Hero Member
*****
Offline Offline

Activity: 532


FIAT LIBERTAS RVAT CAELVM


View Profile WWW
May 31, 2013, 10:10:07 PM
 #137

Actually, the "government as legitimate monopoly on force" meme is only as old as Machiavelli.
https://mises.org/document/1092/Myth-of-National-Defense-The-Essays-on-the-Theory-and-History-of-Security-Production

Now, as to monopolies, I think the definition provided (A monopoly exists when a specific person or enterprise is the only supplier of a particular commodity) is a good one. The article further points out: "Monopolies can be established by a government, form naturally, or form by integration." I'd say the latter two are just versions of the same thing: Market forces make it more efficient for one company to provide that commodity. In a free market, the former one would not be possible. So we're just left with "natural" monopolies to worry about.

Given the particular commodity that we're talking about (money), a natural monopoly is possible, but not something to worry about. For the only way that a provider of money, in the free market, can become the sole provider of money, is to provide the best, most stable, most reliable money. The moment it stops doing that, it opens itself up for competition, and that competition will be fierce.

BTC1MYRkuLv4XPBa6bGnYAronz55grPAGcxja
Need Dispute resolution? Public Key ID: 0x11D341CF
No person has the right to initiate force, threat of force, or fraud against another person or their property. VIM VI REPELLERE LICET
Alpaca John
Jr. Member
*
Offline Offline

Activity: 42



View Profile
May 31, 2013, 11:32:22 PM
 #138

I'm not sure what we are talking about here. Monopoly's on money, or monopoly's in general?

In a free market, I think monopoly's in general will almost certainly develop over things that are scarce. (Car's, food, computers, etc.) This is not a good thing, because it centralizes power.
Since you can use anything as money though (hence it is not necessarily scarce) I agree with you (Myrkul) on the money part.

Adrian-x: Yeah you could say that some meme's are a problem. However, there is absolutely no way to be sure that your meme is better than any other meme, since that thought itself would be (part of) the meme. Therefore, you should not able to force memes on anyone nor remove them. Neither do I really think you could be able to do so; a totalitarian society would be the closest thing to accomplishing such a thing. I'd say that shitty meme's are just something we need to deal with as best as we can.
myrkul
Hero Member
*****
Offline Offline

Activity: 532


FIAT LIBERTAS RVAT CAELVM


View Profile WWW
May 31, 2013, 11:41:41 PM
 #139

I'm not sure what we are talking about here. Monopoly's on money, or monopoly's in general?
Well, to stay strictly on-topic, we should limit the discussion to monopolies on money. Specifically, the service of providing the commodity that is used as money in a marketplace.
In a free market, I think monopoly's in general will almost certainly develop over things that are scarce. (Car's, food, computers, etc.) This is not a good thing, because it centralizes power.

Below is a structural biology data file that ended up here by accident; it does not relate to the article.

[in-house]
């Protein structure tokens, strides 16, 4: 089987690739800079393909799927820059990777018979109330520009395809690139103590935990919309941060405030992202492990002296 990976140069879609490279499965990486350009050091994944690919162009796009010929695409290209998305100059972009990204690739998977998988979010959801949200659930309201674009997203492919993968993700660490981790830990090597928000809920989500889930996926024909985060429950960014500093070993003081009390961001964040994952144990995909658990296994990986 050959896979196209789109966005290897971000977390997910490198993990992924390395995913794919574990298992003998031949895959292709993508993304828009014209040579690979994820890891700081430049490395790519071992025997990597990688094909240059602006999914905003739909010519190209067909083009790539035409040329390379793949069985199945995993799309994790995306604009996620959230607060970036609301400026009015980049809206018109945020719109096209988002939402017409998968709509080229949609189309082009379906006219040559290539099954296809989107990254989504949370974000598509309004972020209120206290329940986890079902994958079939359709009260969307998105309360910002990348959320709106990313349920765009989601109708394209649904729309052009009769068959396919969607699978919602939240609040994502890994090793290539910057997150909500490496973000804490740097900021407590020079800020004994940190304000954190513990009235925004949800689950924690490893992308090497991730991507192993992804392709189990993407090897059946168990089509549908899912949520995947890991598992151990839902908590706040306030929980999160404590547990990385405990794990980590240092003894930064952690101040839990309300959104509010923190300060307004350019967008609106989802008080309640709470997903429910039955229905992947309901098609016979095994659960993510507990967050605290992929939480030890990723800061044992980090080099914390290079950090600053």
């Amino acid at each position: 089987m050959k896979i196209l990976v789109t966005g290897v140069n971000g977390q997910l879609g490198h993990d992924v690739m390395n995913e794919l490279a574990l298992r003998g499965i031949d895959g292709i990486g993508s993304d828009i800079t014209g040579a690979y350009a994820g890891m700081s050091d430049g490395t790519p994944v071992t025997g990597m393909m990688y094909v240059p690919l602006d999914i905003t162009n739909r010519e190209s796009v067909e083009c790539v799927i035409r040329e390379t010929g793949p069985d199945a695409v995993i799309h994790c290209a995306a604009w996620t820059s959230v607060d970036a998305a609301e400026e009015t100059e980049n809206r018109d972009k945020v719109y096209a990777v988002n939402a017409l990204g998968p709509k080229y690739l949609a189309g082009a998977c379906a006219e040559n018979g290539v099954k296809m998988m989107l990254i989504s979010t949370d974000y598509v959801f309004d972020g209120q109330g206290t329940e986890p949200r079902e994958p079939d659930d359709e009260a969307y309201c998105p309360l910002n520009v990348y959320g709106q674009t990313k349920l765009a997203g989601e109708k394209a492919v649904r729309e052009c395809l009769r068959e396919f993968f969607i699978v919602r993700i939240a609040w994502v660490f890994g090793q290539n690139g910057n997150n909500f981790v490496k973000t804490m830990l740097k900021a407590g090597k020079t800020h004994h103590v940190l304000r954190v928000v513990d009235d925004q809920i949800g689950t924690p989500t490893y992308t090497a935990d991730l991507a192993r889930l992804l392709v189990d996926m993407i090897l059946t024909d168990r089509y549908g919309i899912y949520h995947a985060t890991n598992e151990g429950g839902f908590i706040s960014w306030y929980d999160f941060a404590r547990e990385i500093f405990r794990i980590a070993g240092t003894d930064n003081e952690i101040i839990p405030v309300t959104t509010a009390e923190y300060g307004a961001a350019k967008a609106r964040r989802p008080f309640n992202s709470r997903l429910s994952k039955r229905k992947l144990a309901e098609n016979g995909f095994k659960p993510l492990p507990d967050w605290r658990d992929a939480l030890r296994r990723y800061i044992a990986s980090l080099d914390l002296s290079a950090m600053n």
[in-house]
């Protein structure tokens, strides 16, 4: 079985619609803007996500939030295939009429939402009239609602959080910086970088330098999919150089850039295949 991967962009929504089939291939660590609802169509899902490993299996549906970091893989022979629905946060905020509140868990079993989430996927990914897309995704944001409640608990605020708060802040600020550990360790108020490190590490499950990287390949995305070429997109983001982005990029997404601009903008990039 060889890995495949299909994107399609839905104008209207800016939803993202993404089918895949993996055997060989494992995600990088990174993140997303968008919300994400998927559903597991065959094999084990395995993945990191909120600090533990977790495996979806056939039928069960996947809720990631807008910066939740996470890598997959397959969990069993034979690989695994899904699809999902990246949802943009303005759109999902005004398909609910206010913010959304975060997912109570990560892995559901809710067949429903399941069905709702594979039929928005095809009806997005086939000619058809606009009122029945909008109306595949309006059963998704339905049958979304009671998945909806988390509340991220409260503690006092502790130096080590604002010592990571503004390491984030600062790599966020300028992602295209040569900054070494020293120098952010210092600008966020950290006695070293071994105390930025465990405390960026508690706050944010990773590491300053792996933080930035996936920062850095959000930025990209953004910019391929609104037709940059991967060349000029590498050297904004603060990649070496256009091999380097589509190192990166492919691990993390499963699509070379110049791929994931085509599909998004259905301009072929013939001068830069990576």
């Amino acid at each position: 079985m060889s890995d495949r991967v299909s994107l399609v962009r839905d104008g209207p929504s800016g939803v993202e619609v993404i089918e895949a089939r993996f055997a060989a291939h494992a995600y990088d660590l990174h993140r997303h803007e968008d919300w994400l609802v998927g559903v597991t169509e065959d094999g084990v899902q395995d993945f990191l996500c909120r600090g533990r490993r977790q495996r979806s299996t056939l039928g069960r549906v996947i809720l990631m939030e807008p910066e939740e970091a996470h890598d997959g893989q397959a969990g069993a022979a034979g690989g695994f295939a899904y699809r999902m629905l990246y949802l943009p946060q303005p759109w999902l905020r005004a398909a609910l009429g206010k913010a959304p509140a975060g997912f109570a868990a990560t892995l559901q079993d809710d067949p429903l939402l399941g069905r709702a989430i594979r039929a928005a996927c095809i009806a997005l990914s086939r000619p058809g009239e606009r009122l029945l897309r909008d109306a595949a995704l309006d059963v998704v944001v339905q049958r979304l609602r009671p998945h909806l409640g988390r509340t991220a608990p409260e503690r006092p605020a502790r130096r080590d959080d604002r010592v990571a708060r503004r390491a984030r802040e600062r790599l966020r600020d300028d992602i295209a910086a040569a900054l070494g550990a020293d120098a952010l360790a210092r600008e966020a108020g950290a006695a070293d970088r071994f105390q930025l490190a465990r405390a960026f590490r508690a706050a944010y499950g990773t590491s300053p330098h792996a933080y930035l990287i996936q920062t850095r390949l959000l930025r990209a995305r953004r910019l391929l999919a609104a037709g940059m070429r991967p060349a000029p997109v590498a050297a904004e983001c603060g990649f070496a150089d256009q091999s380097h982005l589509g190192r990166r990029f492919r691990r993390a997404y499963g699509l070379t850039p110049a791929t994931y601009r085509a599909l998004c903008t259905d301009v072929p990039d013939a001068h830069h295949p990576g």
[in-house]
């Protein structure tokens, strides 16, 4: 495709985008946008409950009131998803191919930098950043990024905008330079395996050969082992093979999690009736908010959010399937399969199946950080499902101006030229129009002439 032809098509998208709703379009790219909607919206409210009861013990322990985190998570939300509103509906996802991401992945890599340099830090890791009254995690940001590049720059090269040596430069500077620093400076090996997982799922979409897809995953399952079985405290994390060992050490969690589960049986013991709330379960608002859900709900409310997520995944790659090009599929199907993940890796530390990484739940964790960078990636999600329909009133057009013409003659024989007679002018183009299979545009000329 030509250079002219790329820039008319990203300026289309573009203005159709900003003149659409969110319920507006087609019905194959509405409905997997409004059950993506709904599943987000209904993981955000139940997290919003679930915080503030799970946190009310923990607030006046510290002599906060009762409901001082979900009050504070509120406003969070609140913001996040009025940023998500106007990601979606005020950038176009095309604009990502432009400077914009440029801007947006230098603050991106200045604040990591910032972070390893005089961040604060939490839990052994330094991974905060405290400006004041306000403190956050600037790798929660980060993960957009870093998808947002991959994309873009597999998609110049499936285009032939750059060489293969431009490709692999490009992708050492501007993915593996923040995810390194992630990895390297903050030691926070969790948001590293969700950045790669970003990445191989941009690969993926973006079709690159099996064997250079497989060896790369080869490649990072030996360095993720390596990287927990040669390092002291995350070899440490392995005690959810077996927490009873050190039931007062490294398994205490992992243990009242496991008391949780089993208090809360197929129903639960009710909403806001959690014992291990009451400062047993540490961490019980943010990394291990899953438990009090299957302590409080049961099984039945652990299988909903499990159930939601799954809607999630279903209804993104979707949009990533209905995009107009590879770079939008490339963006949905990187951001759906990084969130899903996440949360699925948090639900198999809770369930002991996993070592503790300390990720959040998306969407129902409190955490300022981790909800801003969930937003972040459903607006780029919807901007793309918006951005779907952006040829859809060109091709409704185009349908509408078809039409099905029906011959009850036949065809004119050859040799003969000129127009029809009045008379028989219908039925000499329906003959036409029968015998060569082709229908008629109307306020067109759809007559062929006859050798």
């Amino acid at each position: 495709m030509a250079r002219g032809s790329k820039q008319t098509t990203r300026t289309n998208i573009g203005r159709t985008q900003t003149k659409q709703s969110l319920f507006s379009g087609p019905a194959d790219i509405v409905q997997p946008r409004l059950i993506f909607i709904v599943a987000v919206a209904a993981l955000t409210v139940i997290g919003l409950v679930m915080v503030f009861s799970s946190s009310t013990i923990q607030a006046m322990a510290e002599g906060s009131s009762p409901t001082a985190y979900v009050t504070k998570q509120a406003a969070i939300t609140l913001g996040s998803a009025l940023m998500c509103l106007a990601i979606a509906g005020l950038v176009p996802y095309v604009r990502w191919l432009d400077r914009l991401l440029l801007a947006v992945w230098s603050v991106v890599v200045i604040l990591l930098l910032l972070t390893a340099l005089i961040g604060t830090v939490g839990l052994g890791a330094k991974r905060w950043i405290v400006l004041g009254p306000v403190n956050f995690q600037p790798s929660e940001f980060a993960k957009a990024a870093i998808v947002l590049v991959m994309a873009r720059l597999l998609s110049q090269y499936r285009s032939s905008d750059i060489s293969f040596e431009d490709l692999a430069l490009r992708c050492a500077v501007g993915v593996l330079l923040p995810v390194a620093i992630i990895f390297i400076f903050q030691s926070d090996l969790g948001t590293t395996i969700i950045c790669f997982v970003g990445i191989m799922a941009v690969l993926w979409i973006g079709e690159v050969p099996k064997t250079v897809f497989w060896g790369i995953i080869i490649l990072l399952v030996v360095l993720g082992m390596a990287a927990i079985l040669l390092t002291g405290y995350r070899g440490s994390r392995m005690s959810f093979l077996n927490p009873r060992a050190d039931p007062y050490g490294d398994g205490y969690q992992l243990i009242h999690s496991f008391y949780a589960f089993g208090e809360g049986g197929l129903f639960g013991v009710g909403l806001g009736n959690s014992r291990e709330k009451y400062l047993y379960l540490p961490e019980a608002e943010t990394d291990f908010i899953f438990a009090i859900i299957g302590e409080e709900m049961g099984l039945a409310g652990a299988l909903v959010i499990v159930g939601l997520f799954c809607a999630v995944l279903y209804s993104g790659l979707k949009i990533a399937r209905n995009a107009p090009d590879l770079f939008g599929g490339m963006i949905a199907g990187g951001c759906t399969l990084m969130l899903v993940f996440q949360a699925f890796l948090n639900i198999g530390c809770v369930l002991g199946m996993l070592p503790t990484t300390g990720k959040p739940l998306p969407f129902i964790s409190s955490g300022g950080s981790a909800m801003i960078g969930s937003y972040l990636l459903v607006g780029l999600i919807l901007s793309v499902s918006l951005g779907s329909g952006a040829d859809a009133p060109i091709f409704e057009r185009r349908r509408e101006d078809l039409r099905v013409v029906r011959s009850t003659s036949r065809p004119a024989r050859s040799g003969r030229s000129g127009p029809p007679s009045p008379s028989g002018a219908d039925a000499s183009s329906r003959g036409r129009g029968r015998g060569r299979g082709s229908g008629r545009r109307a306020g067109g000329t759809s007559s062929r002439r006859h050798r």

This is patently and provably false. The computer market is one of the least regulated on the planet. Cars have only safety and emissions regulations to contend with (and many companies voluntarily exceed those regulations). Food, similarly, has only health and safety regulations, and a few labeling requirements. You chose the worst possible examples for natural monopolies, since all of those industries show robust competition, in a largely unregulated (free) market.
Since you can use anything as money though (hence it is not necessarily scarce) I agree with you (Myrkul) on the money part.
Well, at least you can see some sense.

BTC1MYRkuLv4XPBa6bGnYAronz55grPAGcxja
Need Dispute resolution? Public Key ID: 0x11D341CF
No person has the right to initiate force, threat of force, or fraud against another person or their property. VIM VI REPELLERE LICET
Alpaca John
Jr. Member
*
Offline Offline

Activity: 42



View Profile
June 01, 2013, 12:11:26 AM
 #140

In a free market, I think monopoly's in general will almost certainly develop over things that are scarce. (Car's, food, computers, etc.) This is not a good thing, because it centralizes power.
This is patently and provably false. The computer market is one of the least regulated on the planet. Cars have only safety and emissions regulations to contend with (and many companies voluntarily exceed those regulations). Food, similarly, has only health and safety regulations, and a few labeling requirements. You chose the worst possible examples for natural monopolies, since all of those industries show robust competition, in a largely unregulated (free) market.

Actually I was not talking about natural monopoly's. I was talking about monopoly's from integration - why did you choose to let that one out?

Plus, I'm pretty sure that all of these markets are regulated, since monopoly's are illegal in the US. http://en.wikipedia.org/wiki/United_States_antitrust_law

Also, it is illegal to kill your opponent, so that's another regulation. Sounds silly? The drug market is truly unregulated. The free market turns out not to work very well there. Violence works.
Pages: « 1 2 3 4 5 6 [7] 8 9 10 »  All
  Print  
 
Jump to:  

Sponsored by , a Bitcoin-accepting VPN.
Powered by MySQL Powered by PHP Powered by SMF 1.1.19 | SMF © 2006-2009, Simple Machines Valid XHTML 1.0! Valid CSS!